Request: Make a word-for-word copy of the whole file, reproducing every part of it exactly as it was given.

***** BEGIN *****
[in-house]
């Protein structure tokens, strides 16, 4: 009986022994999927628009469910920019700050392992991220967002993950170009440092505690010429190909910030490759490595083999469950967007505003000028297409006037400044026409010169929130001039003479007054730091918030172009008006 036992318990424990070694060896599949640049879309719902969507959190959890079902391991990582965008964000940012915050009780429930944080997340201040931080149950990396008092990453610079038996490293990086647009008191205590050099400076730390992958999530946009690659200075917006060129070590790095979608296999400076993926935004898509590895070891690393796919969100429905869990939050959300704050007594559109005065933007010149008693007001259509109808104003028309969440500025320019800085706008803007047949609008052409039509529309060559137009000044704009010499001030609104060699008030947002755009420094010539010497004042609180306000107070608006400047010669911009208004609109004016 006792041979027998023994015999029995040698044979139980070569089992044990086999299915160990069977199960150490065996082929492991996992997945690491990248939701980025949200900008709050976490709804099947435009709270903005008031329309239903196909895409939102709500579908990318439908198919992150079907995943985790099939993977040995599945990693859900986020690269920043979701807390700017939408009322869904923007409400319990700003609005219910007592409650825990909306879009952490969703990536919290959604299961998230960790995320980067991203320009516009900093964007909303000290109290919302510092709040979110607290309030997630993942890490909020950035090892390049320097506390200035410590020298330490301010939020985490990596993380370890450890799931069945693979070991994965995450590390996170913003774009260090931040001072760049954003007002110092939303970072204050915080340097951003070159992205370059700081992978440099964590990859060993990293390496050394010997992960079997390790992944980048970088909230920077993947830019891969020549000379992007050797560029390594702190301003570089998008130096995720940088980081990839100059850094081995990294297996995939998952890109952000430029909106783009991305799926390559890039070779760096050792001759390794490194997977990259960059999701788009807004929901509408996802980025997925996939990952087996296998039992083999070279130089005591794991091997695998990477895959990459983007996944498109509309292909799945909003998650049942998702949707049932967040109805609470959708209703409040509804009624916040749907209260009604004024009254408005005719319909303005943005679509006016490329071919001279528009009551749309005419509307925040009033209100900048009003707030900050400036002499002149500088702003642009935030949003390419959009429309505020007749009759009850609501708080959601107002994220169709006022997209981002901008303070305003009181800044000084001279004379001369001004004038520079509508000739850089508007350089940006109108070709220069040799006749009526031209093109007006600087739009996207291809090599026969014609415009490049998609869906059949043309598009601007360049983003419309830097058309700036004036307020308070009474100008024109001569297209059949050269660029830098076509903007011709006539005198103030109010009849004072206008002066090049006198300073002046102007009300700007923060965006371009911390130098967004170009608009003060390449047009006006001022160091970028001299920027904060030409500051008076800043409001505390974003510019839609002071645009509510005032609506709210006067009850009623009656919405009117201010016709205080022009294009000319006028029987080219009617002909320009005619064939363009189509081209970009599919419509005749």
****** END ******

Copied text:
[in-house]
């Protein structure tokens, strides 16, 4: 009986022994999927628009469910920019700050392992991220967002993950170009440092505690010429190909910030490759490595083999469950967007505003000028297409006037400044026409010169929130001039003479007054730091918030172009008006 036992318990424990070694060896599949640049879309719902969507959190959890079902391991990582965008964000940012915050009780429930944080997340201040931080149950990396008092990453610079038996490293990086647009008191205590050099400076730390992958999530946009690659200075917006060129070590790095979608296999400076993926935004898509590895070891690393796919969100429905869990939050959300704050007594559109005065933007010149008693007001259509109808104003028309969440500025320019800085706008803007047949609008052409039509529309060559137009000044704009010499001030609104060699008030947002755009420094010539010497004042609180306000107070608006400047010669911009208004609109004016 006792041979027998023994015999029995040698044979139980070569089992044990086999299915160990069977199960150490065996082929492991996992997945690491990248939701980025949200900008709050976490709804099947435009709270903005008031329309239903196909895409939102709500579908990318439908198919992150079907995943985790099939993977040995599945990693859900986020690269920043979701807390700017939408009322869904923007409400319990700003609005219910007592409650825990909306879009952490969703990536919290959604299961998230960790995320980067991203320009516009900093964007909303000290109290919302510092709040979110607290309030997630993942890490909020950035090892390049320097506390200035410590020298330490301010939020985490990596993380370890450890799931069945693979070991994965995450590390996170913003774009260090931040001072760049954003007002110092939303970072204050915080340097951003070159992205370059700081992978440099964590990859060993990293390496050394010997992960079997390790992944980048970088909230920077993947830019891969020549000379992007050797560029390594702190301003570089998008130096995720940088980081990839100059850094081995990294297996995939998952890109952000430029909106783009991305799926390559890039070779760096050792001759390794490194997977990259960059999701788009807004929901509408996802980025997925996939990952087996296998039992083999070279130089005591794991091997695998990477895959990459983007996944498109509309292909799945909003998650049942998702949707049932967040109805609470959708209703409040509804009624916040749907209260009604004024009254408005005719319909303005943005679509006016490329071919001279528009009551749309005419509307925040009033209100900048009003707030900050400036002499002149500088702003642009935030949003390419959009429309505020007749009759009850609501708080959601107002994220169709006022997209981002901008303070305003009181800044000084001279004379001369001004004038520079509508000739850089508007350089940006109108070709220069040799006749009526031209093109007006600087739009996207291809090599026969014609415009490049998609869906059949043309598009601007360049983003419309830097058309700036004036307020308070009474100008024109001569297209059949050269660029830098076509903007011709006539005198103030109010009849004072206008002066090049006198300073002046102007009300700007923060965006371009911390130098967004170009608009003060390449047009006006001022160091970028001299920027904060030409500051008076800043409001505390974003510019839609002071645009509510005032609506709210006067009850009623009656919405009117201010016709205080022009294009000319006028029987080219009617002909320009005619064939363009189509081209970009599919419509005749």